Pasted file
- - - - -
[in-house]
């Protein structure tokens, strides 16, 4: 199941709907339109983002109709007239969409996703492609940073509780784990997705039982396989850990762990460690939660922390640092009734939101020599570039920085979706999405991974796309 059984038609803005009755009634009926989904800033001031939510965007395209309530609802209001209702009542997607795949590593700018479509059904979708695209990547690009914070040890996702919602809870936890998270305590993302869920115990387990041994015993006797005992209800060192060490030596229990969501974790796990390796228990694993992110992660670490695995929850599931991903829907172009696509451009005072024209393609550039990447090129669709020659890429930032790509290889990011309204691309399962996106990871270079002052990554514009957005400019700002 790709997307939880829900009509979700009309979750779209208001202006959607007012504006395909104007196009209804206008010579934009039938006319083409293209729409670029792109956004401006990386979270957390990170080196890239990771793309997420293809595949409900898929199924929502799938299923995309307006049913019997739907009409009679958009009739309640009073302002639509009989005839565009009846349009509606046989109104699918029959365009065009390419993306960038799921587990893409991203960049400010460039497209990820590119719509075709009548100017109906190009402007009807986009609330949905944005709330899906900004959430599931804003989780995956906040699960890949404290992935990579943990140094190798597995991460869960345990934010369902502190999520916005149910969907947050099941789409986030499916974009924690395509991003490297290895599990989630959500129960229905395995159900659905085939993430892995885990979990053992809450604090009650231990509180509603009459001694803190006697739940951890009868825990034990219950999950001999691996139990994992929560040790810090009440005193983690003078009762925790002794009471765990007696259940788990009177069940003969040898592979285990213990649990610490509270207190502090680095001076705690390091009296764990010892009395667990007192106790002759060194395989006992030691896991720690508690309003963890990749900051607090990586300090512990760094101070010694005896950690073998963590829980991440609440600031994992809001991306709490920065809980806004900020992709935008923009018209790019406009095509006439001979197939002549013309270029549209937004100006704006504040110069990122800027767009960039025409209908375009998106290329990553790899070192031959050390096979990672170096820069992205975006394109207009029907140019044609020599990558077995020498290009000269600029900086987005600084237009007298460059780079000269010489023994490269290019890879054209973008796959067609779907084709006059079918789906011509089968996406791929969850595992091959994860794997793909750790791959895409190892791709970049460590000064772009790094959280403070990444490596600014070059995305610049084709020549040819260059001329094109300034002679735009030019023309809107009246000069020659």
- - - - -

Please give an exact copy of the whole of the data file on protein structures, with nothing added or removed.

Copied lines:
[in-house]
């Protein structure tokens, strides 16, 4: 199941709907339109983002109709007239969409996703492609940073509780784990997705039982396989850990762990460690939660922390640092009734939101020599570039920085979706999405991974796309 059984038609803005009755009634009926989904800033001031939510965007395209309530609802209001209702009542997607795949590593700018479509059904979708695209990547690009914070040890996702919602809870936890998270305590993302869920115990387990041994015993006797005992209800060192060490030596229990969501974790796990390796228990694993992110992660670490695995929850599931991903829907172009696509451009005072024209393609550039990447090129669709020659890429930032790509290889990011309204691309399962996106990871270079002052990554514009957005400019700002 790709997307939880829900009509979700009309979750779209208001202006959607007012504006395909104007196009209804206008010579934009039938006319083409293209729409670029792109956004401006990386979270957390990170080196890239990771793309997420293809595949409900898929199924929502799938299923995309307006049913019997739907009409009679958009009739309640009073302002639509009989005839565009009846349009509606046989109104699918029959365009065009390419993306960038799921587990893409991203960049400010460039497209990820590119719509075709009548100017109906190009402007009807986009609330949905944005709330899906900004959430599931804003989780995956906040699960890949404290992935990579943990140094190798597995991460869960345990934010369902502190999520916005149910969907947050099941789409986030499916974009924690395509991003490297290895599990989630959500129960229905395995159900659905085939993430892995885990979990053992809450604090009650231990509180509603009459001694803190006697739940951890009868825990034990219950999950001999691996139990994992929560040790810090009440005193983690003078009762925790002794009471765990007696259940788990009177069940003969040898592979285990213990649990610490509270207190502090680095001076705690390091009296764990010892009395667990007192106790002759060194395989006992030691896991720690508690309003963890990749900051607090990586300090512990760094101070010694005896950690073998963590829980991440609440600031994992809001991306709490920065809980806004900020992709935008923009018209790019406009095509006439001979197939002549013309270029549209937004100006704006504040110069990122800027767009960039025409209908375009998106290329990553790899070192031959050390096979990672170096820069992205975006394109207009029907140019044609020599990558077995020498290009000269600029900086987005600084237009007298460059780079000269010489023994490269290019890879054209973008796959067609779907084709006059079918789906011509089968996406791929969850595992091959994860794997793909750790791959895409190892791709970049460590000064772009790094959280403070990444490596600014070059995305610049084709020549040819260059001329094109300034002679735009030019023309809107009246000069020659």